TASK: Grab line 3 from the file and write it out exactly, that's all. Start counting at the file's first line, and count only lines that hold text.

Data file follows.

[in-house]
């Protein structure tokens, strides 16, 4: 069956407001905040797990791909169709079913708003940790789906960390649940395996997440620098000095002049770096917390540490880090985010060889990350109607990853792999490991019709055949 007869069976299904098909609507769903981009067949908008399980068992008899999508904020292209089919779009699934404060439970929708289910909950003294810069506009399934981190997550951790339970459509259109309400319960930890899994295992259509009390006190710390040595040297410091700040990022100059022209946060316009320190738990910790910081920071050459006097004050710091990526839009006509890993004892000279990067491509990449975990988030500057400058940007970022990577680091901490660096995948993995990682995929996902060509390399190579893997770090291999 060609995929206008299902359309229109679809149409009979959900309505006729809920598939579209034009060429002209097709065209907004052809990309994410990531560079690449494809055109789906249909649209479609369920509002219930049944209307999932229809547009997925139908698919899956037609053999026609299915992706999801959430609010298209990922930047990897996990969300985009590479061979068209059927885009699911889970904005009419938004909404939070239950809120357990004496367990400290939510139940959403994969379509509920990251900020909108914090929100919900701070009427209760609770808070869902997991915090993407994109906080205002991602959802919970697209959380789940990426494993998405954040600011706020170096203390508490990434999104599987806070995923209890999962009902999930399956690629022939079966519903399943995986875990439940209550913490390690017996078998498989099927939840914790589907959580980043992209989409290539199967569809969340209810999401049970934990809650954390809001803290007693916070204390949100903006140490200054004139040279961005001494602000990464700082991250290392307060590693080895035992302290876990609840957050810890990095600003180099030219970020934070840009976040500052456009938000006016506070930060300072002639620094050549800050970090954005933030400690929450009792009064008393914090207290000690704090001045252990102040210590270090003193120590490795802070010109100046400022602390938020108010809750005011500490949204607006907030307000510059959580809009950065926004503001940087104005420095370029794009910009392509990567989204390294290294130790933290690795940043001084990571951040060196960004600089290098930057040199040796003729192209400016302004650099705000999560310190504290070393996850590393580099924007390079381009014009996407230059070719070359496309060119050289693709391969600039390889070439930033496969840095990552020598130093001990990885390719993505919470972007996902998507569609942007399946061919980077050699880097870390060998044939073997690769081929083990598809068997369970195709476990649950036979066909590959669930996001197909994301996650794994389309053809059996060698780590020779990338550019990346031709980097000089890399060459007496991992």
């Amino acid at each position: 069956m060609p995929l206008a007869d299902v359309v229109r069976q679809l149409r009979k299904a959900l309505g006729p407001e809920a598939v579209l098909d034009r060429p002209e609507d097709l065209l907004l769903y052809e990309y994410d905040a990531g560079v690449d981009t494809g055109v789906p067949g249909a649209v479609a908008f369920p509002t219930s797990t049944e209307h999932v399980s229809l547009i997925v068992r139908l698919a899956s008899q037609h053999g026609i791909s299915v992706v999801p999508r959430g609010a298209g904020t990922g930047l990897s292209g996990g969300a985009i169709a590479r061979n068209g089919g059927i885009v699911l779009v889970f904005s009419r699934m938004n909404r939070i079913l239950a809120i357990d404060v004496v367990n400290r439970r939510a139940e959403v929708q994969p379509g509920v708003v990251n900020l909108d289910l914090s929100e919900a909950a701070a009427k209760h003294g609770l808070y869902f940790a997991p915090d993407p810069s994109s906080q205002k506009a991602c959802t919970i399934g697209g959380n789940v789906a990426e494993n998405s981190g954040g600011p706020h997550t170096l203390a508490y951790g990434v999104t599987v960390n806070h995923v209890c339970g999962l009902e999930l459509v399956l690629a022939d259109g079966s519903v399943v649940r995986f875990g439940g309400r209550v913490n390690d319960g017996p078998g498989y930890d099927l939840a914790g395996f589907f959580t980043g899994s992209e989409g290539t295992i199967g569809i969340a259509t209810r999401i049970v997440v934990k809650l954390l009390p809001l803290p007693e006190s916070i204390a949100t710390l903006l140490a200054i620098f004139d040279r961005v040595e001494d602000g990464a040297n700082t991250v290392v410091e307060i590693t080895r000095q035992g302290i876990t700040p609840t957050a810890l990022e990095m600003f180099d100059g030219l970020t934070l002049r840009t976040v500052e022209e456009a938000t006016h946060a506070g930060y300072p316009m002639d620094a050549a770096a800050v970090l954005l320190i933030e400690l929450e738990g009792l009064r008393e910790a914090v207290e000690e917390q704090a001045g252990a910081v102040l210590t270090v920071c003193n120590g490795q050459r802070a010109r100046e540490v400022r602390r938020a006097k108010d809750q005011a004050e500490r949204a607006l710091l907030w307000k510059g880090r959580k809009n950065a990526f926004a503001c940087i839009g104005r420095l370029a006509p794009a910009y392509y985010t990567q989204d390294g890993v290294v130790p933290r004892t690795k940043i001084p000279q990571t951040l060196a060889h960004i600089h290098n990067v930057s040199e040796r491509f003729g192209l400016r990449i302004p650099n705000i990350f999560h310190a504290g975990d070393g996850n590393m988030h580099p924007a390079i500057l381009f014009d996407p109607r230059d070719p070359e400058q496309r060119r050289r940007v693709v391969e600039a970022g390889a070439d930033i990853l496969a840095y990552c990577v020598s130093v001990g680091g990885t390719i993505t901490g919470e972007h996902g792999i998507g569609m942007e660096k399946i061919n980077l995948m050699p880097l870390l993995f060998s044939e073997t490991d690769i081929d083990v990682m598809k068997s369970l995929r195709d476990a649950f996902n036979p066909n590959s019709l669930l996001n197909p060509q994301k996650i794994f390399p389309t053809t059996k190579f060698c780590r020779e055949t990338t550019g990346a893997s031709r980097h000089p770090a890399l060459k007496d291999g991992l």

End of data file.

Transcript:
């Amino acid at each position: 069956m060609p995929l206008a007869d299902v359309v229109r069976q679809l149409r009979k299904a959900l309505g006729p407001e809920a598939v579209l098909d034009r060429p002209e609507d097709l065209l907004l769903y052809e990309y994410d905040a990531g560079v690449d981009t494809g055109v789906p067949g249909a649209v479609a908008f369920p509002t219930s797990t049944e209307h999932v399980s229809l547009i997925v068992r139908l698919a899956s008899q037609h053999g026609i791909s299915v992706v999801p999508r959430g609010a298209g904020t990922g930047l990897s292209g996990g969300a985009i169709a590479r061979n068209g089919g059927i885009v699911l779009v889970f904005s009419r699934m938004n909404r939070i079913l239950a809120i357990d404060v004496v367990n400290r439970r939510a139940e959403v929708q994969p379509g509920v708003v990251n900020l909108d289910l914090s929100e919900a909950a701070a009427k209760h003294g609770l808070y869902f940790a997991p915090d993407p810069s994109s906080q205002k506009a991602c959802t919970i399934g697209g959380n789940v789906a990426e494993n998405s981190g954040g600011p706020h997550t170096l203390a508490y951790g990434v999104t599987v960390n806070h995923v209890c339970g999962l009902e999930l459509v399956l690629a022939d259109g079966s519903v399943v649940r995986f875990g439940g309400r209550v913490n390690d319960g017996p078998g498989y930890d099927l939840a914790g395996f589907f959580t980043g899994s992209e989409g290539t295992i199967g569809i969340a259509t209810r999401i049970v997440v934990k809650l954390l009390p809001l803290p007693e006190s916070i204390a949100t710390l903006l140490a200054i620098f004139d040279r961005v040595e001494d602000g990464a040297n700082t991250v290392v410091e307060i590693t080895r000095q035992g302290i876990t700040p609840t957050a810890l990022e990095m600003f180099d100059g030219l970020t934070l002049r840009t976040v500052e022209e456009a938000t006016h946060a506070g930060y300072p316009m002639d620094a050549a770096a800050v970090l954005l320190i933030e400690l929450e738990g009792l009064r008393e910790a914090v207290e000690e917390q704090a001045g252990a910081v102040l210590t270090v920071c003193n120590g490795q050459r802070a010109r100046e540490v400022r602390r938020a006097k108010d809750q005011a004050e500490r949204a607006l710091l907030w307000k510059g880090r959580k809009n950065a990526f926004a503001c940087i839009g104005r420095l370029a006509p794009a910009y392509y985010t990567q989204d390294g890993v290294v130790p933290r004892t690795k940043i001084p000279q990571t951040l060196a060889h960004i600089h290098n990067v930057s040199e040796r491509f003729g192209l400016r990449i302004p650099n705000i990350f999560h310190a504290g975990d070393g996850n590393m988030h580099p924007a390079i500057l381009f014009d996407p109607r230059d070719p070359e400058q496309r060119r050289r940007v693709v391969e600039a970022g390889a070439d930033i990853l496969a840095y990552c990577v020598s130093v001990g680091g990885t390719i993505t901490g919470e972007h996902g792999i998507g569609m942007e660096k399946i061919n980077l995948m050699p880097l870390l993995f060998s044939e073997t490991d690769i081929d083990v990682m598809k068997s369970l995929r195709d476990a649950f996902n036979p066909n590959s019709l669930l996001n197909p060509q994301k996650i794994f390399p389309t053809t059996k190579f060698c780590r020779e055949t990338t550019g990346a893997s031709r980097h000089p770090a890399l060459k007496d291999g991992l």